A measure to reinstate offshore detention centres to process asylum seekers has passed Australia's lower house of parliament.
The detention centres will be in Papua New Guinea (PNG) and the Pacific island of Nauru.
The government says the move is aimed at encouraging legitimate asylum seekers, and deterring people-smugglers and others making dangerous journeys by boat.
The bill followed an independent report by Angus Houston, a former defence force chief, which recommended utilising the shuttered camps used under the so-called "Pacific Solution" of former conservative leader John Howard.
The legislation reinstating offshore processing made it through the lower house of parliament on Wednesday after a marathon debate and must now go to the senate, or upper house, where it is expected to pass on Thursday.
Speedy passage urged
Only two independent MPs, Andrew Wilkie and Adam Bandt, from the Australian Greens voted against the legislation.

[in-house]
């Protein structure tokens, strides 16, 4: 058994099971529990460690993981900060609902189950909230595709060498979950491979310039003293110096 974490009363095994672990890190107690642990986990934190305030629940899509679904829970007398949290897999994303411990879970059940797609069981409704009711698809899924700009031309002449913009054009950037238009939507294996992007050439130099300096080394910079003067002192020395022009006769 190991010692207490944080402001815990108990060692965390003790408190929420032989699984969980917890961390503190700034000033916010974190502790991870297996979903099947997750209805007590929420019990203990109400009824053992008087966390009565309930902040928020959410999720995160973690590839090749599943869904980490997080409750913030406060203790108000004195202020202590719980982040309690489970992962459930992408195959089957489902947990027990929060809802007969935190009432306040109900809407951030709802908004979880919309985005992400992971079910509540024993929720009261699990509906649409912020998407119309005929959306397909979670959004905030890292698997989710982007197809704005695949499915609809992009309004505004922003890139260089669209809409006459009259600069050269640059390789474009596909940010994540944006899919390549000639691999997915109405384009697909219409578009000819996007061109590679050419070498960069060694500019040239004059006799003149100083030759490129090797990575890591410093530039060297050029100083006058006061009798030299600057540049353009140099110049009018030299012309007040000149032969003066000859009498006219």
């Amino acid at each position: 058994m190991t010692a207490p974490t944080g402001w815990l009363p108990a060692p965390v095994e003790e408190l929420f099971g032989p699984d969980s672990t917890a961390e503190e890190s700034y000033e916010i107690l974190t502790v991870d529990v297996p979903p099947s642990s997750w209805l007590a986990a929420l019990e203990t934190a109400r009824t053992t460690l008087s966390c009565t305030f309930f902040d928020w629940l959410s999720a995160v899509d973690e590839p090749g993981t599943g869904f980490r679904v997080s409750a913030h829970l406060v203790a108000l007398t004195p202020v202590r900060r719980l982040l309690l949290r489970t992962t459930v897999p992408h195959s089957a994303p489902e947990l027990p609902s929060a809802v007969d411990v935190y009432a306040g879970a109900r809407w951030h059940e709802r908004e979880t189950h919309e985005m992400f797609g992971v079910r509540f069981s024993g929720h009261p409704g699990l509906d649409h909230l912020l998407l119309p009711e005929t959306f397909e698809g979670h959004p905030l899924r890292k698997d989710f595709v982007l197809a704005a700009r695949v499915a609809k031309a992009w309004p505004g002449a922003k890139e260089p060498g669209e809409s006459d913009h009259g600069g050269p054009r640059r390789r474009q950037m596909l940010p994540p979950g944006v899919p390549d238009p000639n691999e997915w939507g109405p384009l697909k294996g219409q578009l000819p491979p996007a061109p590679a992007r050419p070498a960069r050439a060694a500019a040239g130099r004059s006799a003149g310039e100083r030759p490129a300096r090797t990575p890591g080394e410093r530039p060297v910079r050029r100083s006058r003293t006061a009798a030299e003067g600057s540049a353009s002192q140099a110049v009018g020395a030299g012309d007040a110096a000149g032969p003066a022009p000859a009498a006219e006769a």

Chris Bowen, the country's immigration minister, has urged the senate to speedily pass the bill.
"The Australian people expect no less and the people-smugglers fear nothing more," he told parliament.
The government hopes that offshore processing will make asylum seekers think twice about paying people-smugglers to bring them to Australia, knowing they could spend years waiting on a Pacific island before being resettled.
Julia Gillard, the Australian prime minister, has said an advance team of Australians could be in PNG and Nauru as early as Friday to assess facilities.
She told asylum-seekers they could initially end up in tents on the remote Pacific outposts.